Risk for Myocarditis Low After BNT162b2 Booster in Israel

Risk estimates (cases per 100,000) 6.44 and 5.21 for males aged 16 to 19 and 20 to 24 years, respectively, compared with 1.42 overall

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TUESDAY, Sept. 6, 2022 (HealthDay News) -- The risk estimate for myocarditis in the 30 days after receipt of a COVID-19 booster dose (BNT162b2) is 1.42 per 100,000 overall, with higher risk seen in young males, according to a research letter published online Sept. 5 in Circulation.

Dror Mevorach, M.D., from Hadassah Medical Center in Jerusalem, Israel, and colleagues reviewed data for all cases of myocarditis from July 31, 2021 (first day of booster vaccination) through Nov. 5, 2021, regardless of vaccination status. During the surveillance period, 3,944,797 individuals (48.7 percent male) received a booster dose.

The researchers identified 91 cases of myocarditis, including 35 cases within 30 days of booster vaccination. Of these, 28 were probable or confirmed myocarditis, 18 of which occurred during the first week after the booster. All cases were mild clinically and patients recovered after a 3.5-day average hospitalization; no readmissions were seen during 90 days of follow-up. In the 30 days after the booster, risk estimates were 1.42 per 100,000 overall and 6.44 and 5.21 per 100,000 for males aged 16 to 19 and 20 to 24 years, respectively. For males, the overall risk difference was −2.72 per 100,000 compared with vaccine dose 2, which was mainly driven by males aged 16 to 19 years of age (−8.45). The overall risk difference was −0.48 for females.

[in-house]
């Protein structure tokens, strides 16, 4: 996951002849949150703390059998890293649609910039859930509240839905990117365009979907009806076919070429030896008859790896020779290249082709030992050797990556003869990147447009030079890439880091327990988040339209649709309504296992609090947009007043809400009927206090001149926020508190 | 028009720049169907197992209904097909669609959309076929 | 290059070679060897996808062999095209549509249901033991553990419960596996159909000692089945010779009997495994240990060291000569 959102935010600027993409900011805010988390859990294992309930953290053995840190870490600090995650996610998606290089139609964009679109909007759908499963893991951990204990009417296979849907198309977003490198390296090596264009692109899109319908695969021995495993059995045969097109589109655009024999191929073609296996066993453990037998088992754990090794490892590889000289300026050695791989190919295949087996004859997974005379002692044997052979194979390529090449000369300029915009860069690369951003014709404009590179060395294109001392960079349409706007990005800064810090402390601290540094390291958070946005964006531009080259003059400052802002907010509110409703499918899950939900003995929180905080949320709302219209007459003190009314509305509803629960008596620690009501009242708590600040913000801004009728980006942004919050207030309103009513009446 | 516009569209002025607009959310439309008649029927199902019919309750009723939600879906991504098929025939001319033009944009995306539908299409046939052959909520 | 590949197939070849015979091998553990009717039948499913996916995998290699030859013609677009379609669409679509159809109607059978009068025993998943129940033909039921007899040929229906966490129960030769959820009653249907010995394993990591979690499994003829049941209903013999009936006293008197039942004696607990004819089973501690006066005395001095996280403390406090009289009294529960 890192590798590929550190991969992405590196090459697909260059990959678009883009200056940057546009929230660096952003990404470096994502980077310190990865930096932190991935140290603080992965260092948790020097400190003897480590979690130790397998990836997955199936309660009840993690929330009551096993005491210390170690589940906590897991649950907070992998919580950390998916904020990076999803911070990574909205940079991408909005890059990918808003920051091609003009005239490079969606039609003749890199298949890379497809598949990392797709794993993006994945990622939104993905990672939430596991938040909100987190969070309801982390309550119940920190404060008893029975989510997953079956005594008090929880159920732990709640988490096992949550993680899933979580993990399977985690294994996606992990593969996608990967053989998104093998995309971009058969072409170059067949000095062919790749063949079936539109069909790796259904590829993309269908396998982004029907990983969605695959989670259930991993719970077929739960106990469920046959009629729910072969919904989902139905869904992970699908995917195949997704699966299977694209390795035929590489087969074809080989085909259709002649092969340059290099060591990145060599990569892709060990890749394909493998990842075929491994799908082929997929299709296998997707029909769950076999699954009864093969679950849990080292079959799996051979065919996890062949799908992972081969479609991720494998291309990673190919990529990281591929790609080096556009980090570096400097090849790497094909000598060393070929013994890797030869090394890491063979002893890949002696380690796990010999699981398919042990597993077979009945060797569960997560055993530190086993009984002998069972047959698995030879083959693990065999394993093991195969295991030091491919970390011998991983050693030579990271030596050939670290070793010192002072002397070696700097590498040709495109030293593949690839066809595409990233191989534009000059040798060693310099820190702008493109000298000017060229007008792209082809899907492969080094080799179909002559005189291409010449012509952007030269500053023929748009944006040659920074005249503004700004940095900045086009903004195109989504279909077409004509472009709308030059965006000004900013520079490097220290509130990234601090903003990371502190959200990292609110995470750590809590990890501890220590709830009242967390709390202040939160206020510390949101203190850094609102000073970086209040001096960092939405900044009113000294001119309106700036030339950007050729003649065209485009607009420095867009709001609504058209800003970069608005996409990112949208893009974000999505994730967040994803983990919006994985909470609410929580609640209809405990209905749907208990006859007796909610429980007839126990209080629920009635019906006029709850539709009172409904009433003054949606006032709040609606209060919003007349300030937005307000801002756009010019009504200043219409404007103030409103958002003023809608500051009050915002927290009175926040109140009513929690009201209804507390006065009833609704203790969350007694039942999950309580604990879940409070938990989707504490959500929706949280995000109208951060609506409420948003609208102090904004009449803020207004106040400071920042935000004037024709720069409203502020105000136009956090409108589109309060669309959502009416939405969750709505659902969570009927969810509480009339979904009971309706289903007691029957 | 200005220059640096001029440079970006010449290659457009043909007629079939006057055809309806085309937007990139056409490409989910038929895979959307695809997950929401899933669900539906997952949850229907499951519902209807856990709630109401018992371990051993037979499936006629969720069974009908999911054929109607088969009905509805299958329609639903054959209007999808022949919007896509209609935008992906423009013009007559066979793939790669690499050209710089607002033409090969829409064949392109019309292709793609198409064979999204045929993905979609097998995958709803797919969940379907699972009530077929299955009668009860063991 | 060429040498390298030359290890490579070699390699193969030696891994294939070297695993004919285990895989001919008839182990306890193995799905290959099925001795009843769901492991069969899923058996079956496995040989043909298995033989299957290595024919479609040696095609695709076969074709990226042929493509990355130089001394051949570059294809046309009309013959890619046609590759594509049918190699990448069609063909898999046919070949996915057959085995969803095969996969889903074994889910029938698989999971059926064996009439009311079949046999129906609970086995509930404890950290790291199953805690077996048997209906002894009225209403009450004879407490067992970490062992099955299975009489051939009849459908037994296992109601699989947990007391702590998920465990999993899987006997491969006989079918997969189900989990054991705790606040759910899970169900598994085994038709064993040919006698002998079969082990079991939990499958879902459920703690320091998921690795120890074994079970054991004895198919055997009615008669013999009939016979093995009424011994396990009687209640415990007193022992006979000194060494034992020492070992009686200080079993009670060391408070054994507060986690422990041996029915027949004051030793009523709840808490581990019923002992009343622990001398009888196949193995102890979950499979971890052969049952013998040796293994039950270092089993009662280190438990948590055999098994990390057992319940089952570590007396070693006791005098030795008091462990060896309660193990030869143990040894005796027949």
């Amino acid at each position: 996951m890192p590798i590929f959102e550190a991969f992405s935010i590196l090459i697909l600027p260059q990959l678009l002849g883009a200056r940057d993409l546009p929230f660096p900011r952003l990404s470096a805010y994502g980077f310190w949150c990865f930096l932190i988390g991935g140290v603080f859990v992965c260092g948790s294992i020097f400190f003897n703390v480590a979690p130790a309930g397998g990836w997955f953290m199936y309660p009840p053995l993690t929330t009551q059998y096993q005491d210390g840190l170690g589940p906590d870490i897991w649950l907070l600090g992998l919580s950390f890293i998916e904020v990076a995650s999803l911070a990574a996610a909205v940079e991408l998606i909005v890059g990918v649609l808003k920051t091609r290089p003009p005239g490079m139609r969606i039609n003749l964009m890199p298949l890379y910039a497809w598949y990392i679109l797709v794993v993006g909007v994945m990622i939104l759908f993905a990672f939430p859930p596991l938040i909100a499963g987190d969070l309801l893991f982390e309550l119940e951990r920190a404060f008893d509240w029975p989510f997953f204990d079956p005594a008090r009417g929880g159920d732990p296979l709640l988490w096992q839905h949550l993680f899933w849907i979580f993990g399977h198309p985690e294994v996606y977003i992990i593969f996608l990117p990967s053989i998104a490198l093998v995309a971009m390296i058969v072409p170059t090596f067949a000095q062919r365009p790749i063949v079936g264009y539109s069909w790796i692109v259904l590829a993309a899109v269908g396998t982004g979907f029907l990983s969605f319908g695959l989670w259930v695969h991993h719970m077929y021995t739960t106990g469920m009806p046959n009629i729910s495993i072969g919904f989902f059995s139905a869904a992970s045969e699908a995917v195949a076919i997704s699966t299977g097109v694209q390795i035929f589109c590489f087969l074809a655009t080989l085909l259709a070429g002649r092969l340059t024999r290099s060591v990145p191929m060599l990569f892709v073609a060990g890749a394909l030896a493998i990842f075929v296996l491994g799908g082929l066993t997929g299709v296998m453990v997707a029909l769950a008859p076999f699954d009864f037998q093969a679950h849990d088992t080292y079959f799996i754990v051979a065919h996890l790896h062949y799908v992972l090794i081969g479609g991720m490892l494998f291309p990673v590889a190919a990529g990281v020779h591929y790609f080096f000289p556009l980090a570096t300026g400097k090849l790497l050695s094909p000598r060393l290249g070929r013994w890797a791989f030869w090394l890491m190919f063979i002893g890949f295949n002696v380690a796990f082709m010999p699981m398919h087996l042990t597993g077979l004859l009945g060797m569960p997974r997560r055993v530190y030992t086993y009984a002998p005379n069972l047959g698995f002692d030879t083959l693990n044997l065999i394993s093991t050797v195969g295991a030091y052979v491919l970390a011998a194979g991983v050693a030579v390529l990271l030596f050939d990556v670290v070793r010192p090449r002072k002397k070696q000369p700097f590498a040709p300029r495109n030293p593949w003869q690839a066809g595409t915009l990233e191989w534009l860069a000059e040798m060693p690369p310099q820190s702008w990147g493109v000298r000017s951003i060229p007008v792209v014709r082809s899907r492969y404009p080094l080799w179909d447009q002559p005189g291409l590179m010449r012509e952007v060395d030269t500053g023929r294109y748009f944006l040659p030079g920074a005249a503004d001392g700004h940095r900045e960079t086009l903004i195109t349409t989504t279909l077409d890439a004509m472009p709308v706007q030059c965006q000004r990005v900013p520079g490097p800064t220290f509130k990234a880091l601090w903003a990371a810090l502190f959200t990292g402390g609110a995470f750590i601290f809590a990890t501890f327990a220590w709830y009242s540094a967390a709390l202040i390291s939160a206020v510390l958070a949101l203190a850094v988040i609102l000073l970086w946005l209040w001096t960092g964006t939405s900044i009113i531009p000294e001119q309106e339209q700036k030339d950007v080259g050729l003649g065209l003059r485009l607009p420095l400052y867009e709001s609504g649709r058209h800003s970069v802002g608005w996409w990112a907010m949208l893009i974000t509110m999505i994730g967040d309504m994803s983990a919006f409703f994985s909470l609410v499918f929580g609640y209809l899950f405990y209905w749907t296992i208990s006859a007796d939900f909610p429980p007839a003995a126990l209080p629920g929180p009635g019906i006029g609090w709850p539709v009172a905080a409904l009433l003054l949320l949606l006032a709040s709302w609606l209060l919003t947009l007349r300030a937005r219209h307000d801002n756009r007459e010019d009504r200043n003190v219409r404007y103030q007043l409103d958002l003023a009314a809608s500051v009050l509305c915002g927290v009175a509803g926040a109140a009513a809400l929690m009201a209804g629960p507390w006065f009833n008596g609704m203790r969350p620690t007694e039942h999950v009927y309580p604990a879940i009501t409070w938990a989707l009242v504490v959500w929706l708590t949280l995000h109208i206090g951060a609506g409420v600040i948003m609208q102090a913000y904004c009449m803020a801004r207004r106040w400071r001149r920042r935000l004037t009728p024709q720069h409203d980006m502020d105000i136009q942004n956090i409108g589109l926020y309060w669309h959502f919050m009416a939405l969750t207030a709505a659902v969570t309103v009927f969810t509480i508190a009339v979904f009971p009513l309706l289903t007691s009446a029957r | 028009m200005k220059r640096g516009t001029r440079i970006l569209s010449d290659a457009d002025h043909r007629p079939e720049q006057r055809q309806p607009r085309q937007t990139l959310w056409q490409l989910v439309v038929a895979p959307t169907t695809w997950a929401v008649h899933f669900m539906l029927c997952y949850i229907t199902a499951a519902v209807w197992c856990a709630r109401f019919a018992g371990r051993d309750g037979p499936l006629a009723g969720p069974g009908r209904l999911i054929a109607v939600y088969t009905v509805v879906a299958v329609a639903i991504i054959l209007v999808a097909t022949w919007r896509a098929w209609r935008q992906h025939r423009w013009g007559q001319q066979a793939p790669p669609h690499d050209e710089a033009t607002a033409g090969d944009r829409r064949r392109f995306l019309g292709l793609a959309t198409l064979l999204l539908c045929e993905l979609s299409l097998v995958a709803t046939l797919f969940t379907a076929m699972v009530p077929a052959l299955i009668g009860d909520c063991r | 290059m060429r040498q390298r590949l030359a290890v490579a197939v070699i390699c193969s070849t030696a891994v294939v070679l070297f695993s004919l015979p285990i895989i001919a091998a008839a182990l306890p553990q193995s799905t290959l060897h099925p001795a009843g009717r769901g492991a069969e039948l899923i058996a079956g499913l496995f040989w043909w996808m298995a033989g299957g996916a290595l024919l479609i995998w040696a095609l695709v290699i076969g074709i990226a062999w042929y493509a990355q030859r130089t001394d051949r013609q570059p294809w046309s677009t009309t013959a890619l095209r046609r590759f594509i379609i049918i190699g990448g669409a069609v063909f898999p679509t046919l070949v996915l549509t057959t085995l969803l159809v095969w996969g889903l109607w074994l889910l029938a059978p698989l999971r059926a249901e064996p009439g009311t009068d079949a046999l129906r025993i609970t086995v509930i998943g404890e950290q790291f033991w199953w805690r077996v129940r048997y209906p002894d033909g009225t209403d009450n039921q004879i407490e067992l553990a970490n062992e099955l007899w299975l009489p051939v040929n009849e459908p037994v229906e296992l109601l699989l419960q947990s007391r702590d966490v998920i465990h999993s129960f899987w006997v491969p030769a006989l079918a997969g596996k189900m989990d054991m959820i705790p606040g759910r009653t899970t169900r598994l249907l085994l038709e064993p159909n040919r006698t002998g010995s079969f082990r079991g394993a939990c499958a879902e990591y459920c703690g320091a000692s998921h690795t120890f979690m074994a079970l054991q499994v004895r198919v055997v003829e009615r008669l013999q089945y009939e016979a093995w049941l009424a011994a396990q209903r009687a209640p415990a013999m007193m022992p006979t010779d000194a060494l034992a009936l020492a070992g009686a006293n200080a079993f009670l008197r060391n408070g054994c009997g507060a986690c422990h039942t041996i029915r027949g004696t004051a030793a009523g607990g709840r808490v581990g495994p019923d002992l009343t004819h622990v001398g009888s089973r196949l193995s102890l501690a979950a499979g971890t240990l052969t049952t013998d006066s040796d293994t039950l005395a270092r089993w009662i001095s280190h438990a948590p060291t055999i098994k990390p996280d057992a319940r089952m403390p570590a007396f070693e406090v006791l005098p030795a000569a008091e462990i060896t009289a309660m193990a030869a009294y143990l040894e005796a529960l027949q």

"It is important to understand the connections between this rare heart condition and COVID-19 vaccines, so we can monitor the prevalence of myocarditis and pay extra attention to those who are most at risk," Mevorach said in a statement.

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Physician’s Briefing Staff

Physician’s Briefing Staff

Published on September 06, 2022

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